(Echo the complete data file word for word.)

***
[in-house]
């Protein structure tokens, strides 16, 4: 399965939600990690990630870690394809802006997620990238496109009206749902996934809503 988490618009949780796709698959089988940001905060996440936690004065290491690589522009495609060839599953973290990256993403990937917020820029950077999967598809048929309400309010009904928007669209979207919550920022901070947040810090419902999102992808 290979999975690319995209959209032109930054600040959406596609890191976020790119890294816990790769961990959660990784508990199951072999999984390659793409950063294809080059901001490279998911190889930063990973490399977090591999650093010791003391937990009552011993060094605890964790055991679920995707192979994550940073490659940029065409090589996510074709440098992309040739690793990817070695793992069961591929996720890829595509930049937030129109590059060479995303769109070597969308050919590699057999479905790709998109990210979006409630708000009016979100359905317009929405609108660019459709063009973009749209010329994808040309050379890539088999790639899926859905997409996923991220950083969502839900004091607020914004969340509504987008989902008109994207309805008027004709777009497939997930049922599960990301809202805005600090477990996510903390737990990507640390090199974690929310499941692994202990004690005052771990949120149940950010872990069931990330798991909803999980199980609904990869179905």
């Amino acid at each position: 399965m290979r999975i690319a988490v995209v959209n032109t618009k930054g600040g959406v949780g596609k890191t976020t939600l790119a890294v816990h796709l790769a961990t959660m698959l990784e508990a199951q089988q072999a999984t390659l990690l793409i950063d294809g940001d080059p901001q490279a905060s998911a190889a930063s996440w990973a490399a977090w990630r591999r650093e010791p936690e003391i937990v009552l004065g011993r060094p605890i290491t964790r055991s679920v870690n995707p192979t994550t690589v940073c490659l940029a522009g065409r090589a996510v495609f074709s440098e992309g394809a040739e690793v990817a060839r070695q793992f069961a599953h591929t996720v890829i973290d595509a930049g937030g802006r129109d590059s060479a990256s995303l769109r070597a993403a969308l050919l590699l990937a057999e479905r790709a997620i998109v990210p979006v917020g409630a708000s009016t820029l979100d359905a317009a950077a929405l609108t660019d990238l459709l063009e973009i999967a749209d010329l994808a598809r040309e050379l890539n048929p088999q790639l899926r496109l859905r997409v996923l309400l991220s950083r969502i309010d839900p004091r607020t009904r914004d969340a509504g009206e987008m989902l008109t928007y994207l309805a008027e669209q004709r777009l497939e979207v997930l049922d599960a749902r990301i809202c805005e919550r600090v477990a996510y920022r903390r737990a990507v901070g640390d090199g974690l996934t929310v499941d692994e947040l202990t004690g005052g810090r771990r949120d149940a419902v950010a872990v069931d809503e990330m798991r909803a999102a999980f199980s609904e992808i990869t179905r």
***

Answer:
[in-house]
């Protein structure tokens, strides 16, 4: 399965939600990690990630870690394809802006997620990238496109009206749902996934809503 988490618009949780796709698959089988940001905060996440936690004065290491690589522009495609060839599953973290990256993403990937917020820029950077999967598809048929309400309010009904928007669209979207919550920022901070947040810090419902999102992808 290979999975690319995209959209032109930054600040959406596609890191976020790119890294816990790769961990959660990784508990199951072999999984390659793409950063294809080059901001490279998911190889930063990973490399977090591999650093010791003391937990009552011993060094605890964790055991679920995707192979994550940073490659940029065409090589996510074709440098992309040739690793990817070695793992069961591929996720890829595509930049937030129109590059060479995303769109070597969308050919590699057999479905790709998109990210979006409630708000009016979100359905317009929405609108660019459709063009973009749209010329994808040309050379890539088999790639899926859905997409996923991220950083969502839900004091607020914004969340509504987008989902008109994207309805008027004709777009497939997930049922599960990301809202805005600090477990996510903390737990990507640390090199974690929310499941692994202990004690005052771990949120149940950010872990069931990330798991909803999980199980609904990869179905």
């Amino acid at each position: 399965m290979r999975i690319a988490v995209v959209n032109t618009k930054g600040g959406v949780g596609k890191t976020t939600l790119a890294v816990h796709l790769a961990t959660m698959l990784e508990a199951q089988q072999a999984t390659l990690l793409i950063d294809g940001d080059p901001q490279a905060s998911a190889a930063s996440w990973a490399a977090w990630r591999r650093e010791p936690e003391i937990v009552l004065g011993r060094p605890i290491t964790r055991s679920v870690n995707p192979t994550t690589v940073c490659l940029a522009g065409r090589a996510v495609f074709s440098e992309g394809a040739e690793v990817a060839r070695q793992f069961a599953h591929t996720v890829i973290d595509a930049g937030g802006r129109d590059s060479a990256s995303l769109r070597a993403a969308l050919l590699l990937a057999e479905r790709a997620i998109v990210p979006v917020g409630a708000s009016t820029l979100d359905a317009a950077a929405l609108t660019d990238l459709l063009e973009i999967a749209d010329l994808a598809r040309e050379l890539n048929p088999q790639l899926r496109l859905r997409v996923l309400l991220s950083r969502i309010d839900p004091r607020t009904r914004d969340a509504g009206e987008m989902l008109t928007y994207l309805a008027e669209q004709r777009l497939e979207v997930l049922d599960a749902r990301i809202c805005e919550r600090v477990a996510y920022r903390r737990a990507v901070g640390d090199g974690l996934t929310v499941d692994e947040l202990t004690g005052g810090r771990r949120d149940a419902v950010a872990v069931d809503e990330m798991r909803a999102a999980f199980s609904e992808i990869t179905r």